WASHINGTON -- A sharp drop in gasoline costs led U.S. consumer prices to tumble in April by the most in more than four years, while a gauge of underlying inflation was so weak it could worry the U.S. Federal Reserve.
The Labor Department said Thursday its Consumer Price Index slipped 0.4 percent, the biggest decline since December 2008 when America was suffering some of the darkest days of its financial crisis. Analysts had expected a more modest 0.2 percent decline in last month's prices.
The signs of muted inflation pressures could bolster the case for the Fed to remain on its very easy monetary policy path, despite divisions among policymakers over money printing to buy bonds.
In the 12 months through April, consumer prices rose 1.1 percent. That is well below the Fed's 2 percent inflation goal. The U.S. central bank targets a different gauge of prices that tends to run cooler than the Labor Department's index.
Much of April's decline in prices was fueled by an 8.1 percent dive in gasoline costs, the biggest decline since December 2008.
However, the weakness in the index also extended to a measure of underlying inflation that strips out volatile energy and food prices.
That gauge rose just 0.1 percent, and was up only 1.7 percent from a year earlier. Apparel prices dropped 0.3 percent.
The annual reading for core inflation was at its lowest since June 2011 and could stoke concerns over cooling demand in the U.S. economy, or perhaps even the risk of outright deflation.
Most economists and investors don't think deflation is very likely for America in the coming years, but it would be a central banker's nightmare. Deflation involves spiraling declines in prices and wages and is difficult for policymakers to combat.
9 Numbers That'll Tell You How the Economy's Really Doing
Consumer Prices Tumble in April, Driven Down by Gas Prices
The gross domestic product measures the level of economic activity within a country. To figure the number, the Bureau of Economic Analysis combines the total consumption of goods and services by private individuals and businesses; the total investment in capital for producing goods and services; the total amount spent and consumed by federal, state, and local government entities; and total net exports. It's important, because it serves as the primary gauge of whether the economy is growing or not. Most economists define a recession as two or more consecutive quarters of shrinking GDP.
The CPI measures current price levels for the goods and services that Americans buy. The Bureau of Labor Statistics collects price data on a basket of different items, ranging from necessities like food, clothing and housing to more discretionary expenses like eating out and entertainment. The resulting figure is then compared to those of previous months to determine the inflation rate, which is used in a variety of ways, including cost-of-living increases for Social Security and other government benefits.
The unemployment rate measures the percentage of workers within the total labor force who don't have a job, but who have looked for work in the past four weeks, and who are available to work. Those temporarily laid off from their jobs are also included as unemployed. Yet as critical as the figure is as a measure of how many people are out of work and therefore suffering financial hardship from a lack of a paycheck, one key item to note about the unemployment rate is that the number does not reflect workers who have stopped looking for work entirely. It's therefore important to look beyond the headline numbers to see whether the overall workforce is growing or shrinking.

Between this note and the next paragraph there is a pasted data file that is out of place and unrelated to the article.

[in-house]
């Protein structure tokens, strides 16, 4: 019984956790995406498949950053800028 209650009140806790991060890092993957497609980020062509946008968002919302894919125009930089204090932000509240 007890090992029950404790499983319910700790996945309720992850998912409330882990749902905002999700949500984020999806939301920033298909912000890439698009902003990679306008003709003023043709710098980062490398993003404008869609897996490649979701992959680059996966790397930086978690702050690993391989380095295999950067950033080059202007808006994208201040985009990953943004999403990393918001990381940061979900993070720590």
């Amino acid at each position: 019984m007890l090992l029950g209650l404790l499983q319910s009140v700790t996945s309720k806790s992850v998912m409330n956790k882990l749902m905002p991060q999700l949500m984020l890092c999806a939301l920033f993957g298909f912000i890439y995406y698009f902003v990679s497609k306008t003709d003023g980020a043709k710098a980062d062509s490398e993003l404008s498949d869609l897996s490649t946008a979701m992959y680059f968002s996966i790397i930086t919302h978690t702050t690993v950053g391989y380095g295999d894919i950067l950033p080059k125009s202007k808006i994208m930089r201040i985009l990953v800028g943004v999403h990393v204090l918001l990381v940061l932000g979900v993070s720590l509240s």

The trade deficit measures the difference between the value of a nation's imported and exported goods. When exports exceed imports, a country runs a trade surplus. But in the U.S., imports have exceeded exports consistently for decades. The figure is important as a measure of U.S. competitiveness in the global market, as well as the nation's dependence on foreign countries.
Each month, the Bureau of Economic Analysis measures changes in the total amount of income that the U.S. population earns, as well as the total amount they spend on goods and services. But there's a reason we've combined them on one slide: In addition to being useful statistics separately for gauging Americans' earning power and spending activity, looking at those numbers in combination gives you a sense of how much people are saving for their future.
Consumers play a vital role in powering the overall economy, and so measures of how confident they are about the economy's prospects are important in predicting its future health. The Conference Board does a survey asking consumers to give their assessment of both current and future economic conditions, with questions about business and employment conditions as well as expected future family income.
The health of the housing market is closely tied to the overall direction of the broader economy. The S&P/Case-Shiller Home Price Index, named for economists Karl Case and Robert Shiller, provides a way to measure home prices, allowing comparisons not just across time but also among different markets in cities and regions of the nation. The number is important not just to home builders and home buyers, but to the millions of people with jobs related to housing and construction.
Most economic data provides a backward-looking view of what has already happened to the economy. But the Conference Board's Leading Economic Index attempts to gauge the future. To do so, the index looks at data on employment, manufacturing, home construction, consumer sentiment, and the stock and bond markets to put together a complete picture of expected economic conditions ahead.